“We’re asked to believe the RCMP used the resources of their major crime section, computer forensics team, the Federal Department of Justice, and a search warrant, to investigate what amounts to conspiracy theories posted in the comment section of an erotic blog and a Twitter account with thirteen followers,” said Eby. “Defamatory comments are made every day on the internet, and the RCMP doesn’t send their major crime team to investigate. What makes this case unique is that the man who had his computers taken away by the police was using those computers to help unhappy RCMP members publish their concerns online.”

The BCCLA is demanding the Commission for Public Complaints investigate the entire RCMP operation against Grant Wakefield, and has written to them to file a complaint.

http://bccla.org/news/2012/10/bccla-demands-watchdog-investigate-rcmp-actions-against-critic/

Here is the letter of complaint which details 8 specific issues:

http://bccla.org/wp-content/uploads/2012/10/20121030-Letter-Search-Warrant.pdf

And a summary of the case:

The RCMP inappropriately used its resources to investigate one of its informants, according to a complaint filed Tuesday by the B.C. Civil Liberties Association.

The association sent a letter to the Commission for Public Complaints against the RCMP asking for a probe into the Mounties’ actions, to be conducted by an outside agency.

The association’s move follows an order from B.C. Provincial Court Judge Peder Gulbransen unsealing the information provided to obtain the warrant to search the home of Grant Wakefield.

In March, Wakefield gave police information about the personal activities of Sgt. James Brown.

That information included an account that Wakefield said was given to him by a young woman who said she met with Brown over lunch after connecting through an online dating site.

She claimed they discussed sexual fantasies in his police car and he told her about websites where he could be contacted.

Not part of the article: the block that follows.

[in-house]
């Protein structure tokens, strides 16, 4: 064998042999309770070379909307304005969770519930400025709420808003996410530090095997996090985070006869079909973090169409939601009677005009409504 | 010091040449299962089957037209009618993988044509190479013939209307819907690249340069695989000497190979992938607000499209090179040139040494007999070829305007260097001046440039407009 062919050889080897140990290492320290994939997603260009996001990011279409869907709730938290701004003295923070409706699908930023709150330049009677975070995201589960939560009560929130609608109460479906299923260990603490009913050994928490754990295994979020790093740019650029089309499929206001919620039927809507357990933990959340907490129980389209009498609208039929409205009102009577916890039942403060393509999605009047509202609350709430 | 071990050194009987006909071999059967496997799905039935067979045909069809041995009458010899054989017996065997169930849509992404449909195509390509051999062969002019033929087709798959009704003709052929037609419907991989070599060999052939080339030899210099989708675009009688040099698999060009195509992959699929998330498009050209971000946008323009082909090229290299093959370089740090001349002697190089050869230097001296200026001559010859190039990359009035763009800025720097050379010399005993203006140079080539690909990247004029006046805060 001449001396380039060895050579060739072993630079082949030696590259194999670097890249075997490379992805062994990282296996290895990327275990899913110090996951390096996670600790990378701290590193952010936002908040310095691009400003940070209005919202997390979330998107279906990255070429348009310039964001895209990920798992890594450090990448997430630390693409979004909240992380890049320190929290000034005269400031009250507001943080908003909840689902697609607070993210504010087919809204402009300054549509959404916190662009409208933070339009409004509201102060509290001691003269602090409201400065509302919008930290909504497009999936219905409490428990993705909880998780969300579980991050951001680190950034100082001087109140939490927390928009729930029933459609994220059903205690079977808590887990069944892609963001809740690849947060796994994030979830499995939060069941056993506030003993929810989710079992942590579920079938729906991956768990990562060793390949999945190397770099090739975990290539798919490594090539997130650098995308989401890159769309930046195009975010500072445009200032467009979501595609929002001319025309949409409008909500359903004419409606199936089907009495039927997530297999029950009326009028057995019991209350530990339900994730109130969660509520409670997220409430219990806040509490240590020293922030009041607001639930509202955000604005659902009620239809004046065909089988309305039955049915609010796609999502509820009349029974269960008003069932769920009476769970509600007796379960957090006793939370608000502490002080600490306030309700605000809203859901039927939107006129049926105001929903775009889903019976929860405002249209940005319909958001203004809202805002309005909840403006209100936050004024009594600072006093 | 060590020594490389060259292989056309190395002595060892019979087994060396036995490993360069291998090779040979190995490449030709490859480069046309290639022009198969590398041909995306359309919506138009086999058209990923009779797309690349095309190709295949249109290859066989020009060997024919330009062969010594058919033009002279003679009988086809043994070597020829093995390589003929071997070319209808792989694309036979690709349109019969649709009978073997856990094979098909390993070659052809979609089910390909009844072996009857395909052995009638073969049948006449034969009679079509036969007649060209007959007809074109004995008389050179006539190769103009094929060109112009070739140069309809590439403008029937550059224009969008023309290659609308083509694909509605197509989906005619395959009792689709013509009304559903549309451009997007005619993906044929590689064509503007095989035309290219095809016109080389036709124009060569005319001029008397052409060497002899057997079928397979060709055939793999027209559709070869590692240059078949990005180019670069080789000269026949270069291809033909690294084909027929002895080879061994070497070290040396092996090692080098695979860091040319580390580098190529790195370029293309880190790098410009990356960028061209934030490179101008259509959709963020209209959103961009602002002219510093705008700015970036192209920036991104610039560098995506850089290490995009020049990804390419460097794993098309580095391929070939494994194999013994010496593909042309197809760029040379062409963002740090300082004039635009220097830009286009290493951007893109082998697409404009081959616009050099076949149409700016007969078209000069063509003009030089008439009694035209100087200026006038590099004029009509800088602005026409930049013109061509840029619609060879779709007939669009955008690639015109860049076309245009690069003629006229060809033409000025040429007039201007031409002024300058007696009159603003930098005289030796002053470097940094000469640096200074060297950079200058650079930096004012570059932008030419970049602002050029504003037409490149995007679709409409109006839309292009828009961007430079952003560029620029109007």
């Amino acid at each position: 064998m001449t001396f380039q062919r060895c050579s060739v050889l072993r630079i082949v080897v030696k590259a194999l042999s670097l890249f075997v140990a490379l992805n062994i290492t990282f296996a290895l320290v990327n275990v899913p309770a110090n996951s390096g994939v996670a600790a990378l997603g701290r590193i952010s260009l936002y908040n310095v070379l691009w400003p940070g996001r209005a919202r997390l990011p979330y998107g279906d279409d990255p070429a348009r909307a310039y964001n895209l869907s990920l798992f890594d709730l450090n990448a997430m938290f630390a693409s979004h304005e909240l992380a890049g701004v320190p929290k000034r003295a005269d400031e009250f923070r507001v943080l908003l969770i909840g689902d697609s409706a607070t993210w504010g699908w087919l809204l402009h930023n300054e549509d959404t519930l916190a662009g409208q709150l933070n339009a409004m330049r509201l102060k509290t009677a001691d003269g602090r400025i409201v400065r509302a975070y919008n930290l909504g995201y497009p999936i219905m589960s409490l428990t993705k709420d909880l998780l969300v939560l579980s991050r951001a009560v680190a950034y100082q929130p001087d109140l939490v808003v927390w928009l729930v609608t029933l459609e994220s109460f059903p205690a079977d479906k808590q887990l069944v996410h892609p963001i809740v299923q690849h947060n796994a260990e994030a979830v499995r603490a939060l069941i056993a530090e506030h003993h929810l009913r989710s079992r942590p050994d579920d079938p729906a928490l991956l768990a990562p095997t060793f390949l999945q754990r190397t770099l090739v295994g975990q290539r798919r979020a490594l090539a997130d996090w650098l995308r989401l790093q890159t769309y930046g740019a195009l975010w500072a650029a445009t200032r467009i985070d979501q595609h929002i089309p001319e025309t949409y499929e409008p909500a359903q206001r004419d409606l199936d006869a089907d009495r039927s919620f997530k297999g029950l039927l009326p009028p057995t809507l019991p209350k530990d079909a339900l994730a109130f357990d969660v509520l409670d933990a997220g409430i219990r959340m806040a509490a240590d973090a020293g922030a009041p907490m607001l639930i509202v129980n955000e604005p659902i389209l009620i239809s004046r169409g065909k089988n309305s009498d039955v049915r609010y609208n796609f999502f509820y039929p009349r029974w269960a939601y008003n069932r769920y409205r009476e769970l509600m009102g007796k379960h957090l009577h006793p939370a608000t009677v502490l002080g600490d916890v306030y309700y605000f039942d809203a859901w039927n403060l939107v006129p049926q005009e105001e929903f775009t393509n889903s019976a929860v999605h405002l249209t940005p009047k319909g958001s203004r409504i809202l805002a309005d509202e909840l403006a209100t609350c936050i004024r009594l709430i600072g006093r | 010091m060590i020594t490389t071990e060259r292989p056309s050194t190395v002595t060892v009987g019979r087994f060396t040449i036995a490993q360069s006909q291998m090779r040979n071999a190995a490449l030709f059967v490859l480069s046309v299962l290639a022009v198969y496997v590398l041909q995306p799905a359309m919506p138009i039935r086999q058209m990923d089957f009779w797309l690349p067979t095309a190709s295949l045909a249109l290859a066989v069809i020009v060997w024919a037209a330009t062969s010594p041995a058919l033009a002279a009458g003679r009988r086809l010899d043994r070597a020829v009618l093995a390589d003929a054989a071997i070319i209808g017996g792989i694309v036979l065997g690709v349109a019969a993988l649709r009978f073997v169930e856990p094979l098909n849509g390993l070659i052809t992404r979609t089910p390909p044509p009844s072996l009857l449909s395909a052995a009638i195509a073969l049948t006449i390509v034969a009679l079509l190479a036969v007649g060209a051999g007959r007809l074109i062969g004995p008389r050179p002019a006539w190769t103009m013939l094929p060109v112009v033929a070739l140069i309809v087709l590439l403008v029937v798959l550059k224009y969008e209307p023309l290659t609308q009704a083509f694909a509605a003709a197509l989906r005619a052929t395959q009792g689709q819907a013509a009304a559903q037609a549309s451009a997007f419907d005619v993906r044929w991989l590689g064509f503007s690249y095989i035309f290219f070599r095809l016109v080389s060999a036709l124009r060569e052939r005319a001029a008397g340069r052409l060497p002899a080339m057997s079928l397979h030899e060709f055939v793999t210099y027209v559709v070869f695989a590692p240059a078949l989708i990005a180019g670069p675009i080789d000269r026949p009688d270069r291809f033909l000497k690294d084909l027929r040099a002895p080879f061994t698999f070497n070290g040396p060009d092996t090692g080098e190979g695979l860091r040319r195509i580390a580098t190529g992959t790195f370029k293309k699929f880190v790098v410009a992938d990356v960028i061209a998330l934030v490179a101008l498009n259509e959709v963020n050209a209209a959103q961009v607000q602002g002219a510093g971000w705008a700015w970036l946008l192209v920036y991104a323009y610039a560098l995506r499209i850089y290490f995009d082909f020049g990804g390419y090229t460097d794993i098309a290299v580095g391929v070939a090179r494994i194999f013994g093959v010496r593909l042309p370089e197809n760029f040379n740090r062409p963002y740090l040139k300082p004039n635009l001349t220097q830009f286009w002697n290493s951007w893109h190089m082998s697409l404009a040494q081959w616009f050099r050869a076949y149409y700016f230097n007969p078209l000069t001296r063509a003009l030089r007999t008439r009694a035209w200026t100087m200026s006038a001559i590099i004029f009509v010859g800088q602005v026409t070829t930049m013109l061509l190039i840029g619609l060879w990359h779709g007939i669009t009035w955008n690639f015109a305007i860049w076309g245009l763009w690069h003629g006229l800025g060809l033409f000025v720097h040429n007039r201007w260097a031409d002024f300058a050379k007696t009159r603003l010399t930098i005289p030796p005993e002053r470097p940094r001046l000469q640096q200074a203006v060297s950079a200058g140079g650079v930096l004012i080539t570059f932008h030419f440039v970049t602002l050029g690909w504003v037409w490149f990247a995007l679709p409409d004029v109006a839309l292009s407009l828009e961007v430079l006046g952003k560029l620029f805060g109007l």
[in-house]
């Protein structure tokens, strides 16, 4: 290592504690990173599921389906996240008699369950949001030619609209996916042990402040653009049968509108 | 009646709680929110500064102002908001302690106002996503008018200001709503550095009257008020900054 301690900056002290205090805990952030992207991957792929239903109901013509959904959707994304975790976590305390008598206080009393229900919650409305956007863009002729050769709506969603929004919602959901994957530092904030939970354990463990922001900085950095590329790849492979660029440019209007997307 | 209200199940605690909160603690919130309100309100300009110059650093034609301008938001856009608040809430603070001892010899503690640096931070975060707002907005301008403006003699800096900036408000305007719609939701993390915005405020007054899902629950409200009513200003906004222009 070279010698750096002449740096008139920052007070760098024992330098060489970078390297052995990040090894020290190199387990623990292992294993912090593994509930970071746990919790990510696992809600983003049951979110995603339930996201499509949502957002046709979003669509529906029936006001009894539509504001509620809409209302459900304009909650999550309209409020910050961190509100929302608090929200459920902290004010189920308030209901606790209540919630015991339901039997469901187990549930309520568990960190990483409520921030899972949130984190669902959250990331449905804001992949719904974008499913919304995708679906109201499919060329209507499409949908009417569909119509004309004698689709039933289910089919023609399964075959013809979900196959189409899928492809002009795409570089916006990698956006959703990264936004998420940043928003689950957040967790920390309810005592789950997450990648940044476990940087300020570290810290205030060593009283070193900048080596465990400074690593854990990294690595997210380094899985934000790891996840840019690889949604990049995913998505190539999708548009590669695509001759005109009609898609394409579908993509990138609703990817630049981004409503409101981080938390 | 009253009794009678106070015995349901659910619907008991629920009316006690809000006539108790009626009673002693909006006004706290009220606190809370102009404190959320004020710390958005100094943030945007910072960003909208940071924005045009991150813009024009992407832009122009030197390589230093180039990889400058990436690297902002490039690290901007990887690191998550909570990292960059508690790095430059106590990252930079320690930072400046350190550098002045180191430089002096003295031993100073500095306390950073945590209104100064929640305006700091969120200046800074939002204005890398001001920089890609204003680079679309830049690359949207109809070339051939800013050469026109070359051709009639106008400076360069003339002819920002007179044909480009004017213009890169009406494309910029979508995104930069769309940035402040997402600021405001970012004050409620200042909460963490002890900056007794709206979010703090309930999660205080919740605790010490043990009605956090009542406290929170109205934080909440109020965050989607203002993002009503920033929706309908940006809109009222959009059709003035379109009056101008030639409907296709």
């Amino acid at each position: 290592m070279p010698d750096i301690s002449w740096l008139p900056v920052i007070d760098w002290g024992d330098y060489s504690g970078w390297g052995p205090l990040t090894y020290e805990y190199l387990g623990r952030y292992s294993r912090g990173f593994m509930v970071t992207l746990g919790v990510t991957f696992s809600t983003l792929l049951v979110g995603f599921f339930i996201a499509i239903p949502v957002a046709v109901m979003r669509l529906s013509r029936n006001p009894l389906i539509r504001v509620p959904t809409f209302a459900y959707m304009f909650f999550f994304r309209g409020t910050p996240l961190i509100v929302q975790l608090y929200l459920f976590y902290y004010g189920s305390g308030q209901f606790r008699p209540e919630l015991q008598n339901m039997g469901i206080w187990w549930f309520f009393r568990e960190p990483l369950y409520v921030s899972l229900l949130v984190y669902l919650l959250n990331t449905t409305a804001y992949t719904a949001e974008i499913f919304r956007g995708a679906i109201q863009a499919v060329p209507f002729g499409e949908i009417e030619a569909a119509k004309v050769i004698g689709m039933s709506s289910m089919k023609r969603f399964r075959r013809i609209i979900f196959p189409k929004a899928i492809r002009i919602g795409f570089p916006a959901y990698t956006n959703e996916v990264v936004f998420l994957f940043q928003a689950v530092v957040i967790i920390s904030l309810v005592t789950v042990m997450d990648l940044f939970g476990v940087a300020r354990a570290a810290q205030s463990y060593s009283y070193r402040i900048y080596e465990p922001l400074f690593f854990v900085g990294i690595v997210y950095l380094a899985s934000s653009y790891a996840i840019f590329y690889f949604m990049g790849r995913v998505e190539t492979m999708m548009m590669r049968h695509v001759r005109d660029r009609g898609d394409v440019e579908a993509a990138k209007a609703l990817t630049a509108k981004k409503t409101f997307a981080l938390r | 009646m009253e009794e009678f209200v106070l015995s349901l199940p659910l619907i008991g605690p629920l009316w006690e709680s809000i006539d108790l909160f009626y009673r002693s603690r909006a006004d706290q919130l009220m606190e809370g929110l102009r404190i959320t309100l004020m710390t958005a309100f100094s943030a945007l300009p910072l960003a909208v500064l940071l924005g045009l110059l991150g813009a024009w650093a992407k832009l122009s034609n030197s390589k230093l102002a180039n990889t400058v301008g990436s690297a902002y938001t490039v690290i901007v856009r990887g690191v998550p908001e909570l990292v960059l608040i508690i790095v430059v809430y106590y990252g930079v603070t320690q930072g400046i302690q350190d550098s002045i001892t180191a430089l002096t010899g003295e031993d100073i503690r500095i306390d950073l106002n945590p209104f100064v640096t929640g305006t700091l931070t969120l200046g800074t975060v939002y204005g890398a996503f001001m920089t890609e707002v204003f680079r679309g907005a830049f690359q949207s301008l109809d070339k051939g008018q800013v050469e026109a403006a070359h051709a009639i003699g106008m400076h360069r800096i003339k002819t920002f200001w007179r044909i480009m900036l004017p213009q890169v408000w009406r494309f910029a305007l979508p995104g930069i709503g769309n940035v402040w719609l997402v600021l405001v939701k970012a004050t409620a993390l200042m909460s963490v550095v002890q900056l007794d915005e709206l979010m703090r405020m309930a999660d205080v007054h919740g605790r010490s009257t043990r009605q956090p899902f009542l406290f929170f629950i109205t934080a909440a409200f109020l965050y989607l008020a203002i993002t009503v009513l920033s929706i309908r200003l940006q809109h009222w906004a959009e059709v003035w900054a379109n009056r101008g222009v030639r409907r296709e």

After looking at the sites — which featured bondage, dominance, sadism and masochism — Wakefield forwarded some photos of Brown from the sites to the Coquitlam RCMP.

The RCMP then began a Code of Conduct investigation. That probe is now complete and a final package is being assembled, which will be sent to the commanding officer for review and any decisions on discipline.

The media got wind of the story in July and published the photos. Soon after, an article was posted online criticizing the media for misidentifying Brown in some photos.

Someone commented, making negative allegations about Brown. The person also emailed the author of the article, making similar allegations. Around the same time, someone opened a Twitter account and posted more comments.

Police are investigating whether these comments are defamatory libel and allege that Wakefield was the source.

On July 9, Wakefield reported receiving threatening text messages from someone who know he had been speaking to the RCMP about Brown.

The New Westminster police investigated. It was during that probe that New West police officers noticed that Wakefield had two computers, an iPad and an iPhone in his home.

That information made its way to E-Division, serious-crime investigators, who ended up searching Wakefield’s home Aug. 18 and seizing those items.

“When Mr. Wakefield received threats against his life after bringing his information about Jim Brown to the RCMP, he called 9-1-1. When the New West police responded, they spied on him, gathering information about his computers and providing that information to the RCMP,” David Eby, executive director of the BCCLA, said in a news release.

The association alleges that the RCMP neglected its duty to investigate the threats against Wakefield, improperly seized Wakefield’s property, improperly searched Wakefield’s home and misused resources to investigate Wakefield, conduct the search and seal the court file.

It is also alleged that the officers who searched Wakefield’s home did not conduct themselves properly.

In addition to providing information to police, Wakefield was also helping disgruntled RCMP officers post their views on a blog.

An RCMP spokesman refused to comment on the BCCLA’s request.

http://www.theprovince.com/RCMP+improperly+investigated+informant+says+civil+liberties+group/7473264/story.html#ixzz2Arw8h1j4